Odval lay near Bataar and stared into the darkness at the wooden frame inside their ger. For centuries her tribe had remained true to their ancestor’s way of life. Odval’s mind would not rest. The Nomad life of her people appeared to change everyday.
Kuchu stirred nearby. Instantly, Odval’s milk dropped at the sound of his whimpers. As Kuchu suckled, his eyes admired his mother. His body relaxed as she began to tell him a story in soft gentle tones.
“There once was a wise mother who had her five sons sit by her because they had argued and fought.” Odval kissed her son’s forehead as she continued. “She gave them each an arrow and told them to break it. The boys easily broke their arrows. After that, the mother gathered five arrows together and had the boys try to break them. One by one, the boys tried to break the cluster of arrows but were not able to. The mother said, "Just like you were able to easily break one arrow, if you go separately, you will be defeated. But like the cluster of arrows, if you are together, you will not easily be defeated".
“You know, Kuchu, one day you will have brothers and sisters. You will be the eldest. It will be up to you to keep them together.”
Bataar lay on his side, propped on his elbow. “You sound troubled.”
Odval lay Kuchu down and snuggled in close to her husband, “Will we survive another zud? The sun is already too hot on the steppe and our winter camp had been much colder again. The grass and water will soon be no more.”
“Tomorrow, I will take an offering to the mountain and leave it on the ovoo as our ancestors did. Now that communism has left us, we can openly worship the Shaman way. I will walk three times around the ovoo sacrifices and perhaps luck will return to our land.” Bataar lay on his back as if all had been settled, “I will take your khadag. Yes, the blue scarf will be perfect.”
Odval rolled over when she realized Bataar had solved all their problems and promptly drifted off to sleep. At least in his mind the solution had been settled on.
Confusion filled Odval’s heart and sleep escaped her. Even when the communist rulers forbade any form of religion, many quietly taught their children about Buddhism and Shamanism.
Her grandfather continued to leave his Buddhist shrine in his ger unafraid of the communist’s threats. “We are too isolated from them to be scared,” Odval remembered his words. “They won’t come this far to see if I have removed my shrine.”
Early in the morning, Odval dressed in her traditional deel and headed out to milk the mare and goats. She could hear Bataar’s khöömii throat singing in the distance with the herds.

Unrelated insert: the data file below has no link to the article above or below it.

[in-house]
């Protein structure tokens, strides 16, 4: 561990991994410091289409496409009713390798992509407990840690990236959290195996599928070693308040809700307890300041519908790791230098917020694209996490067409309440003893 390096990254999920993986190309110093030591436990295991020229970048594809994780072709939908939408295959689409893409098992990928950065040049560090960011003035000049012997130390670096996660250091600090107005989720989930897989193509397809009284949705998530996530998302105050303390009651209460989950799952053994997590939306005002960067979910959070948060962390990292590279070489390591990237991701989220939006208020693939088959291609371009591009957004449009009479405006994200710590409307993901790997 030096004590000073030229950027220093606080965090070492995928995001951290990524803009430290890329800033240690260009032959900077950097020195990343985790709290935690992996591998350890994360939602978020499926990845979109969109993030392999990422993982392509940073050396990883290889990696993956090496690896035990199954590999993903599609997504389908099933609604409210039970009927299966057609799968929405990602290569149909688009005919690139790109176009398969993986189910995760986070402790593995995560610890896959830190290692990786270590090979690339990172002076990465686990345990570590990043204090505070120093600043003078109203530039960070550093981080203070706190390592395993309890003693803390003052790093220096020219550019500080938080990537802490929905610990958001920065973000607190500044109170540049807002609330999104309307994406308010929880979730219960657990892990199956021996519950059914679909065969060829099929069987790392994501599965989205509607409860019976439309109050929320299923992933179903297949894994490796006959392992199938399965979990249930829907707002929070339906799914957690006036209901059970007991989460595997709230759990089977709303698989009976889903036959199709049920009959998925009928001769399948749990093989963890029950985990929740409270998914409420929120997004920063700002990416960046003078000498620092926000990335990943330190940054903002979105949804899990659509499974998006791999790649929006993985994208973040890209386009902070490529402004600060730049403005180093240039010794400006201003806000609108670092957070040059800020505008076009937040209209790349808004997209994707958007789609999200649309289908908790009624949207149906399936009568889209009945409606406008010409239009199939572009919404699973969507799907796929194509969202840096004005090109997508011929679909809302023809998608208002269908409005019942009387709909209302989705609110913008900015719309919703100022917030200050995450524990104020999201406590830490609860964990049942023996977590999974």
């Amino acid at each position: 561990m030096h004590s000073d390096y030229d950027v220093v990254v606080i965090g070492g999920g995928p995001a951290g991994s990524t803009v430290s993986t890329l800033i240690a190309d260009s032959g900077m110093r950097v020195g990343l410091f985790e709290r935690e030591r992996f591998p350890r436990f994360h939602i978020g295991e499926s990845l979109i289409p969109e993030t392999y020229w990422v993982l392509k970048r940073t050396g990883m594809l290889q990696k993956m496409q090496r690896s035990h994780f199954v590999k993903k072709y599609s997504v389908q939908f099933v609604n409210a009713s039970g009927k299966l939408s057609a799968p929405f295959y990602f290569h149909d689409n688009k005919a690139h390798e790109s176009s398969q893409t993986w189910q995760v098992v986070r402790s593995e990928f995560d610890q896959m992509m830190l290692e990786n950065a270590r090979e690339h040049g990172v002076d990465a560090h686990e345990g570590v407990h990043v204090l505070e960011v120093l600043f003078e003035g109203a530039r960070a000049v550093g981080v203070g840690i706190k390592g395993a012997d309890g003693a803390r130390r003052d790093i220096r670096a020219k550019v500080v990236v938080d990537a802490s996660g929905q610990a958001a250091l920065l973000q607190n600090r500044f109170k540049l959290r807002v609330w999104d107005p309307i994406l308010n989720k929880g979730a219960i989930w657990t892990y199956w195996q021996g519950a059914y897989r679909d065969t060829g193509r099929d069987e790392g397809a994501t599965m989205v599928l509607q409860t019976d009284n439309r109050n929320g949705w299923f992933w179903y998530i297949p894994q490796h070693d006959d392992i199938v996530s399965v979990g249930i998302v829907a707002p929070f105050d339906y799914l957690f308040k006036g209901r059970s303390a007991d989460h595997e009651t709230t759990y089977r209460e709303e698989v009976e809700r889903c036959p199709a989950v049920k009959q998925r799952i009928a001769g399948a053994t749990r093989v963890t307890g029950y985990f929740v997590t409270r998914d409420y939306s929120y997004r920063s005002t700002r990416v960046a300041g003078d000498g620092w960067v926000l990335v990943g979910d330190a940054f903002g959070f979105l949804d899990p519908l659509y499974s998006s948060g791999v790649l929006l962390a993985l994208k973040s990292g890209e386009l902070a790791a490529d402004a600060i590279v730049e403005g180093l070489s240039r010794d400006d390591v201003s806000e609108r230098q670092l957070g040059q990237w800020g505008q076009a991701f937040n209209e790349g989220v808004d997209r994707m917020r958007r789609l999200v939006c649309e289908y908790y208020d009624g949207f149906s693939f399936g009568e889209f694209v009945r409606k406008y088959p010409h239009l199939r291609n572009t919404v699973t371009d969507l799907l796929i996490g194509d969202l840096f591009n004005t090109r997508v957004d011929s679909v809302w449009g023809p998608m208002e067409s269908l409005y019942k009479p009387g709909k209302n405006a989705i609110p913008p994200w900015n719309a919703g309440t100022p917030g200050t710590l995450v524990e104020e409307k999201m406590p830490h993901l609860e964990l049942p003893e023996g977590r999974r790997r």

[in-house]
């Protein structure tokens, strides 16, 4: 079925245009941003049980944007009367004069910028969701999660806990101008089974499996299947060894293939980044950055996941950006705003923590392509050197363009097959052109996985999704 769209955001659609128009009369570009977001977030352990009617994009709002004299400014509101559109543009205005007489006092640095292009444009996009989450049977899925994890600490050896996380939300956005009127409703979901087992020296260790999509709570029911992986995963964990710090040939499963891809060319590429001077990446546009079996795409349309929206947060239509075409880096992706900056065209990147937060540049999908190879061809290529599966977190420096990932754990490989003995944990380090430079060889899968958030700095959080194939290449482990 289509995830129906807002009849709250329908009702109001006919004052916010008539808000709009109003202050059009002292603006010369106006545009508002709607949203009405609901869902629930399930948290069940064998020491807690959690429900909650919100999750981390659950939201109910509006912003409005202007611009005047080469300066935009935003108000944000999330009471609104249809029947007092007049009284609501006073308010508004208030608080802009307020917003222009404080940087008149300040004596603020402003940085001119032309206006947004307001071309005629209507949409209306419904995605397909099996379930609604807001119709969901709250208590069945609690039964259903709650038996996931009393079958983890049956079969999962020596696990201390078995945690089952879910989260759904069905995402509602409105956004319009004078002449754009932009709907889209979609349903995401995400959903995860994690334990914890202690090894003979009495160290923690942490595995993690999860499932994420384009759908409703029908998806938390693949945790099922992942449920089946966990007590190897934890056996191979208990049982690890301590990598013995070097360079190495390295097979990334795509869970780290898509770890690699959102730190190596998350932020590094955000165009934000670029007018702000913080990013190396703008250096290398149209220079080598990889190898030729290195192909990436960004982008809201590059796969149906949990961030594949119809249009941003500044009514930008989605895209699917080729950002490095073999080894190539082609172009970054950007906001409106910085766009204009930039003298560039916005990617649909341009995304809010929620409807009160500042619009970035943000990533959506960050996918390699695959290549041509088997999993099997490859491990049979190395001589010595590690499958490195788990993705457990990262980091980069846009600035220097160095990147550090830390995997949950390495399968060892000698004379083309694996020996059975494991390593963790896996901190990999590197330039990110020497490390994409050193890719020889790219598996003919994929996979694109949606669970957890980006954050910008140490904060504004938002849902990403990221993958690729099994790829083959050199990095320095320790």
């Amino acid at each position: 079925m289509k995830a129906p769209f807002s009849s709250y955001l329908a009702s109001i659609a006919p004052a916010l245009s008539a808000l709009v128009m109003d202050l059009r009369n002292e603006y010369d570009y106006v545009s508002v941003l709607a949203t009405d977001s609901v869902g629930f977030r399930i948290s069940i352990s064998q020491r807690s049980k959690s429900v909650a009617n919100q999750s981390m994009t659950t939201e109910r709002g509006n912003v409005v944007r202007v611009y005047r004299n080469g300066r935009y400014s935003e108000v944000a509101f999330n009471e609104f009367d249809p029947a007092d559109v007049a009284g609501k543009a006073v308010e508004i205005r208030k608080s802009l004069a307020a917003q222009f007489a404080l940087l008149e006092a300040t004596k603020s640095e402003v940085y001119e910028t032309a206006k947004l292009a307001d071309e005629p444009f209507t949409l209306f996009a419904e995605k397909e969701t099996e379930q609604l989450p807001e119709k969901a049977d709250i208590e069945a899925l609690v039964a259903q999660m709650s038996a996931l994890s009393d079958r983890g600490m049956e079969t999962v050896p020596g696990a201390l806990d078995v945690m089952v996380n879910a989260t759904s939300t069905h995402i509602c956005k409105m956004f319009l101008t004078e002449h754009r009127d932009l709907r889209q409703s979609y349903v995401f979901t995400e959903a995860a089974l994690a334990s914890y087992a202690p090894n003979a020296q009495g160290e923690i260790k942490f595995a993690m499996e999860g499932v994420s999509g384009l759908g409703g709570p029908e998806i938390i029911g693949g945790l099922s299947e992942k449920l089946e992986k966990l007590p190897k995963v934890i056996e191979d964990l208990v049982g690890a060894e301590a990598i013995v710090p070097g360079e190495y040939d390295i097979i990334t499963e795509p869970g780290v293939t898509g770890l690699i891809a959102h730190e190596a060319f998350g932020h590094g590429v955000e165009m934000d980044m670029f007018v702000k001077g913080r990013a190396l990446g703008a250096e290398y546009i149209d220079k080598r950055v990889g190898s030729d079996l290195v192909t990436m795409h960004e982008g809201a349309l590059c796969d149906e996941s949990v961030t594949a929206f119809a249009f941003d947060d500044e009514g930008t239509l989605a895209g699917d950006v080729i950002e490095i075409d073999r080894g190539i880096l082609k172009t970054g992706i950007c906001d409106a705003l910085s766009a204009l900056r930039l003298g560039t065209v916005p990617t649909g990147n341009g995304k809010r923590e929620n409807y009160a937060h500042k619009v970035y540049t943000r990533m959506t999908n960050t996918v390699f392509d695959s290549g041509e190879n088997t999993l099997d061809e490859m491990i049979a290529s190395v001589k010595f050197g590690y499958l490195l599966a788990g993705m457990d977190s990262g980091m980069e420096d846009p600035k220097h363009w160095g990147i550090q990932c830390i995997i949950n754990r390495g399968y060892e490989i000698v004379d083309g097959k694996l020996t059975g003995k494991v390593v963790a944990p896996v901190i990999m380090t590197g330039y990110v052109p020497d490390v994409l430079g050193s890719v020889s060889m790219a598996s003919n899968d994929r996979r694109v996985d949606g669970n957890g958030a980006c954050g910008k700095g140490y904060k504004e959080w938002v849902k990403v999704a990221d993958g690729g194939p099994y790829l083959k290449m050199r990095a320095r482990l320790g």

With her arm around the hind leg of the mare, she began to speak in soft tones. “You see, dear mare, I doubt Buddha cares much about our zud. Nor do I think leaving a sacrifice on the ovoo will help.”
The mare whinnied as if she understood.
“I will tell you what I really think. Last month we talked to men from outside of Mongolia. They showed us a movie of a man they called Jesus.” Odval glanced around as if someone might hear. “They said Jesus is greater than Buddha. Jesus has more power than any Shaman. Jesus could hear us when we just talk to him like I am talking to you, dear mare. They said Jesus could perform miracles and told me Jesus loves me. No one ever told me Buddha loved me.”
Odval finished milking the mare and patted her hindquarters. “So many things are changing.”
Inside the ger, Odval filtered the mare’s milk to begin the fermenting process of making airag. She hung the leather sack of milk next to the doorway so it could be stirred by anyone who entered their ger. She also prepared a meal of salt tea, mutton, and goat cheese for Bataar.
As Bataar stepped over the wooden threshold of the ger, he reached up to stir the new batch of airag.
Bataar stared at Odval, “You seem different. What is it?” He examined her face.
“I have made a change. I prayed to the one they called Jesus.” Odval patted her heart. “He loves me.”
Bataar considered her words, “Teach Kuchu of Jesus. I believe this change is good.”
ger - is a round portable tent much like a yurt.
zud - harsh winter grazing followed by extreme hot summer.
steppe - flat arid grassy land.
ovoo - Ovoos are Shamanistic piles of rocks, wood, and other sacrifices and are often found at the top of mountains. They serve mainly as religious sites, used in worship of the mountains and the sky.
khadag – Blue silk or fabric often used on ovoos to honor the worship of the skies.
deel - traditional clothing commonly worn for many centuries among the Nomad Mongols and can be made from cotton, silk, or brocade.
khöömii – the unique way of throat singing where they can make two sounds at once.
airag - fermented mares milk, a very traditional Mongolian drink.
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